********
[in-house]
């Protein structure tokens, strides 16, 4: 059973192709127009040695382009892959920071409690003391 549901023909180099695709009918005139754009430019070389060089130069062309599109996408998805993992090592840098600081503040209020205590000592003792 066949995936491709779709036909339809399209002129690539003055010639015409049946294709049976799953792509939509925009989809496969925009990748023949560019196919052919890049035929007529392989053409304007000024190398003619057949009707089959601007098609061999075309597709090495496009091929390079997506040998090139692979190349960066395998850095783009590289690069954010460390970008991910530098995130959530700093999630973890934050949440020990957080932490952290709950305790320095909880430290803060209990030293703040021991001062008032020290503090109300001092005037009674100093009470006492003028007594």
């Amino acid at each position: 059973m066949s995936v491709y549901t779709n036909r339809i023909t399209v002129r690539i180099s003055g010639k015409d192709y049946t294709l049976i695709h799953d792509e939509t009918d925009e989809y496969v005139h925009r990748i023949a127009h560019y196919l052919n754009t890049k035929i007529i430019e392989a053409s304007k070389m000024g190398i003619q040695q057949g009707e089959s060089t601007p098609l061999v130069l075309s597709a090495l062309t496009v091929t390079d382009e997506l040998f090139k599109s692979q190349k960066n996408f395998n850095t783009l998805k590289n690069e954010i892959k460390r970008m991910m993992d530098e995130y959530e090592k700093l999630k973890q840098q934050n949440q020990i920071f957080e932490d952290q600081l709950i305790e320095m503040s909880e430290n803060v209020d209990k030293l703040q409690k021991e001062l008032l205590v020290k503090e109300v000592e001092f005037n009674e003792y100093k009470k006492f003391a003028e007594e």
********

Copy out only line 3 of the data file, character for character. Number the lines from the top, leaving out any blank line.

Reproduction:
């Amino acid at each position: 059973m066949s995936v491709y549901t779709n036909r339809i023909t399209v002129r690539i180099s003055g010639k015409d192709y049946t294709l049976i695709h799953d792509e939509t009918d925009e989809y496969v005139h925009r990748i023949a127009h560019y196919l052919n754009t890049k035929i007529i430019e392989a053409s304007k070389m000024g190398i003619q040695q057949g009707e089959s060089t601007p098609l061999v130069l075309s597709a090495l062309t496009v091929t390079d382009e997506l040998f090139k599109s692979q190349k960066n996408f395998n850095t783009l998805k590289n690069e954010i892959k460390r970008m991910m993992d530098e995130y959530e090592k700093l999630k973890q840098q934050n949440q020990i920071f957080e932490d952290q600081l709950i305790e320095m503040s909880e430290n803060v209020d209990k030293l703040q409690k021991e001062l008032l205590v020290k503090e109300v000592e001092f005037n009674e003792y100093k009470k006492f003391a003028e007594e």